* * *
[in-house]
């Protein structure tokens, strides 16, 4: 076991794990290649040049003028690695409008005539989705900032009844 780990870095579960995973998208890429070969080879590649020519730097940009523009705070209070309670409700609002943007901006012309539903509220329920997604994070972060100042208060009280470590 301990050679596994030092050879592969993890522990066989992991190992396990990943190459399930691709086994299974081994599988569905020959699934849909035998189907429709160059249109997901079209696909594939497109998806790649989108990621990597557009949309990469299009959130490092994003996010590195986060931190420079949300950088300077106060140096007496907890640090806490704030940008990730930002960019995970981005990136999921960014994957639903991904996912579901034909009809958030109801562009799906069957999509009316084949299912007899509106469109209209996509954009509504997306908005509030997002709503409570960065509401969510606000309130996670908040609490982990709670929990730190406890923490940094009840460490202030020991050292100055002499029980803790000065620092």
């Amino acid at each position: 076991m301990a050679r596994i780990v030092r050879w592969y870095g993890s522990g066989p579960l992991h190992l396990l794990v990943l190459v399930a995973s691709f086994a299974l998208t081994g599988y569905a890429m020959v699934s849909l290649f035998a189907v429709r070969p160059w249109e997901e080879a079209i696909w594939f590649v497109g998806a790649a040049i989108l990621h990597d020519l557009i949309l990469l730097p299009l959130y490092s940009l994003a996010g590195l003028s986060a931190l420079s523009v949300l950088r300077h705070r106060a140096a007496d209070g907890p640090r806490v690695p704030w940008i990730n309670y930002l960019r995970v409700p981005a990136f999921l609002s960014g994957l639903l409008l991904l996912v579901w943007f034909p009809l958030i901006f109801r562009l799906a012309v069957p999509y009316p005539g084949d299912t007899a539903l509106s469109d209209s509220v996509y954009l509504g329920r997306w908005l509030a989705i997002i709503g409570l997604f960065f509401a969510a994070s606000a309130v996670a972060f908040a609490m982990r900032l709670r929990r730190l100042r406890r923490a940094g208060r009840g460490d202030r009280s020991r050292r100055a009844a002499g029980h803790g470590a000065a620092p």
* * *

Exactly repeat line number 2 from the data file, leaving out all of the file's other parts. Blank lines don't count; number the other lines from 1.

């Protein structure tokens, strides 16, 4: 076991794990290649040049003028690695409008005539989705900032009844 780990870095579960995973998208890429070969080879590649020519730097940009523009705070209070309670409700609002943007901006012309539903509220329920997604994070972060100042208060009280470590 301990050679596994030092050879592969993890522990066989992991190992396990990943190459399930691709086994299974081994599988569905020959699934849909035998189907429709160059249109997901079209696909594939497109998806790649989108990621990597557009949309990469299009959130490092994003996010590195986060931190420079949300950088300077106060140096007496907890640090806490704030940008990730930002960019995970981005990136999921960014994957639903991904996912579901034909009809958030109801562009799906069957999509009316084949299912007899509106469109209209996509954009509504997306908005509030997002709503409570960065509401969510606000309130996670908040609490982990709670929990730190406890923490940094009840460490202030020991050292100055002499029980803790000065620092």